Hands-on practices like chiropractic and massage therapy also require excellent manual dexterity and acute attention to detail.  Most CAM professionals deal directly with patients and the sometimes-skeptical public, so good people skills and communication abilities are important.

Educational Benefits

Educational prerequisites for entry into CAM professions vary widely:  a chiropractor’s required program of study may take 6 to 8 years, while a massage therapist’s may need only 1 or 2 years to qualify for licensing exams and entry-level positions.  Other CAM fields that are not regulated have no entry requirements.

Because of differences in educational prerequisites, educational achievement also varies widely:  according to The Occupational Information Network, a government employment information resource, 97% of chiropractors have a bachelor’s degree or higher.  Massage therapists, on the other hand, are much less educated:  18% reported no formal education beyond a high school diploma, 51% reported some college, including associate’s and diploma-granting programs, and the remaining 31% reported a bachelor’s degree or higher.

Educational Achievement Source: Occupational Information Network

For those fields in which education is a requirement, the educational benefit is clear to see.  In those fields where it is not a requirement, education can still play a vital role by adding a measure of formalized, accredited legitimacy to fields that the public often view with skepticism.

Alternative Medicine Programs Online

Degrees Possible: Diploma, Associate’s, Bachelor’s, Master’s, and Doctoral Degrees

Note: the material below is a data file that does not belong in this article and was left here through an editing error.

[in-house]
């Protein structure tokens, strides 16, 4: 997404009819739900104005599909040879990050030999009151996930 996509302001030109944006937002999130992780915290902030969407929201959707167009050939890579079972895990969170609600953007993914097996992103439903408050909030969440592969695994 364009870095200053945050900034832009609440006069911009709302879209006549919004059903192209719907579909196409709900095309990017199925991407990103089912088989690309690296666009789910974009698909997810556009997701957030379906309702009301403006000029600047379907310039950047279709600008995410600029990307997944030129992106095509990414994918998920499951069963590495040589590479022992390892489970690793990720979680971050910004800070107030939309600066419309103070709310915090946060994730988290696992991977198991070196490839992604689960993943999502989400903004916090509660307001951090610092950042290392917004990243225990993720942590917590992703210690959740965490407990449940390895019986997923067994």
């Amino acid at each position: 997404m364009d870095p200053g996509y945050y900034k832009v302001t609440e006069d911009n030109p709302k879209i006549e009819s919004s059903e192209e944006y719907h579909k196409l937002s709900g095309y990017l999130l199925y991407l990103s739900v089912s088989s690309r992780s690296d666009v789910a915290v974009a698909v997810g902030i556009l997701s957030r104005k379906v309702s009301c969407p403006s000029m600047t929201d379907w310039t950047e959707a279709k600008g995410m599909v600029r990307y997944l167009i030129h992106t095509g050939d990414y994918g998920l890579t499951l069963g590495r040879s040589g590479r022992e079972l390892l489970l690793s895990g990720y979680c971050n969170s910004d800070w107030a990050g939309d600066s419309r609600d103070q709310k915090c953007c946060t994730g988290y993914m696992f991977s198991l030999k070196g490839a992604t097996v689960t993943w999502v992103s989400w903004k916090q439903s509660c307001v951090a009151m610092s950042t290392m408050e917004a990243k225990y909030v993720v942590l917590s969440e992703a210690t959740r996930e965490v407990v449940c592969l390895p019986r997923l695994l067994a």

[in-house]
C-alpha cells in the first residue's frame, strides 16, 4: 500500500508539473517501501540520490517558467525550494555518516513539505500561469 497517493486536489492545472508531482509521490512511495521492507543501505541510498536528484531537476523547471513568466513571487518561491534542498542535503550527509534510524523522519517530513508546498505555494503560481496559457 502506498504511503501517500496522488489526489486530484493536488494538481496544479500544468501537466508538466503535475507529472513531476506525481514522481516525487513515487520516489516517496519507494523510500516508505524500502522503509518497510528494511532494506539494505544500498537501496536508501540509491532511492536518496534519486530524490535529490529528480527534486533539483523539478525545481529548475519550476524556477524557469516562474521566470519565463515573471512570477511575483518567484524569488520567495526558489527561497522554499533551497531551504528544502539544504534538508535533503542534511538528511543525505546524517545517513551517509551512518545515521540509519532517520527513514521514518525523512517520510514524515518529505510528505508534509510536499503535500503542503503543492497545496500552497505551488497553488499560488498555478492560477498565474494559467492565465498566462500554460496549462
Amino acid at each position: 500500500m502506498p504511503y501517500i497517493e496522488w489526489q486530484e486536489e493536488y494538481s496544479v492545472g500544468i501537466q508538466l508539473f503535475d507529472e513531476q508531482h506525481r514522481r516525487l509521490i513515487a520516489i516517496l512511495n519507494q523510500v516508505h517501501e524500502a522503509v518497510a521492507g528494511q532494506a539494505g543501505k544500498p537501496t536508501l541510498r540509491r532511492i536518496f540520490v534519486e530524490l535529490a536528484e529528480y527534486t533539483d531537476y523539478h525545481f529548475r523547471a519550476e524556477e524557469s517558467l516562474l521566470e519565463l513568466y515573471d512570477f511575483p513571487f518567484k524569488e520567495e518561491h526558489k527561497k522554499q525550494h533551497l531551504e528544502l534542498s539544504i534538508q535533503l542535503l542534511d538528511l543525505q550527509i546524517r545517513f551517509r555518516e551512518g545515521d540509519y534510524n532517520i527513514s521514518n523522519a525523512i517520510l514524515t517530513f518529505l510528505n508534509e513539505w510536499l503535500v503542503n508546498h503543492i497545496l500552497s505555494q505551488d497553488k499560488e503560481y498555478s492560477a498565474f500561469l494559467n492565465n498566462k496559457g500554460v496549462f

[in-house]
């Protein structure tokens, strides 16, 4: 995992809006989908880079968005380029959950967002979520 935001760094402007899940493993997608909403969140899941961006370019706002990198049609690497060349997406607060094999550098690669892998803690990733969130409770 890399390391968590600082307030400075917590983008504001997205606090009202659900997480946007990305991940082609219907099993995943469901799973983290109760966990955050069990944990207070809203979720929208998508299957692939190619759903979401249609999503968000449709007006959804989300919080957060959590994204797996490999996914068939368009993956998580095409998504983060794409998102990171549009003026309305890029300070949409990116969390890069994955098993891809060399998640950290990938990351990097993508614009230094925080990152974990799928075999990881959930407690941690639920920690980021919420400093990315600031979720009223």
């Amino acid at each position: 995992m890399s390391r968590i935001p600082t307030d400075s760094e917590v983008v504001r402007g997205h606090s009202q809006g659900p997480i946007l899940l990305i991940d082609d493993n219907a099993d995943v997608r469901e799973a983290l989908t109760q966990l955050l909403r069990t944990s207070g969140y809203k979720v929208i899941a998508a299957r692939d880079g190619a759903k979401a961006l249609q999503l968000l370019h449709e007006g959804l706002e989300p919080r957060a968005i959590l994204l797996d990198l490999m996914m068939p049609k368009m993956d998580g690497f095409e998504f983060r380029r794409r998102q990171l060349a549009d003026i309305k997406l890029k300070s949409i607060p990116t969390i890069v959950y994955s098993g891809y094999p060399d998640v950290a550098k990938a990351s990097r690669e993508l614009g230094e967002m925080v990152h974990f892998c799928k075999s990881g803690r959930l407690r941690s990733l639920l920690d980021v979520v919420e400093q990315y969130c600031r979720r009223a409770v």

Alternative medicine programs of all levels and disciplines are offered online.  Because of the lack of regulations for entry to many CAM fields, there is not a strict, national educational regimen required for most fields other than Chiropractic.  This makes it doubly important to do your research when picking an online alternative medicine program:  is the school accredited, and by whom?  Will any credits transfer?  What are people saying about this school in general and this program specifically?

Alternative Medicine Qualification and Advancement

Chiropractors must complete a 6 to 8 year educational program (that is not offered online) to qualify in most states.  Once they’ve entered the field, chiropractors may take a wide range of online courses to enhance their training and credentials.  Massage therapists must generally complete a 1 or 2 year associate’s or diploma-granting program, and pass a battery of certification tests.  Other CAM fields may not have strict requirements for entry to the field.

Many CAM professionals own or eventually buy their own practices.

Additional information

The American Chiropractic Association (ACA) maintains a Web site at http://www.acatoday.org.

The American Massage Therapy Association (AMTA) maintains a Web site at http://www.amtamassage.org.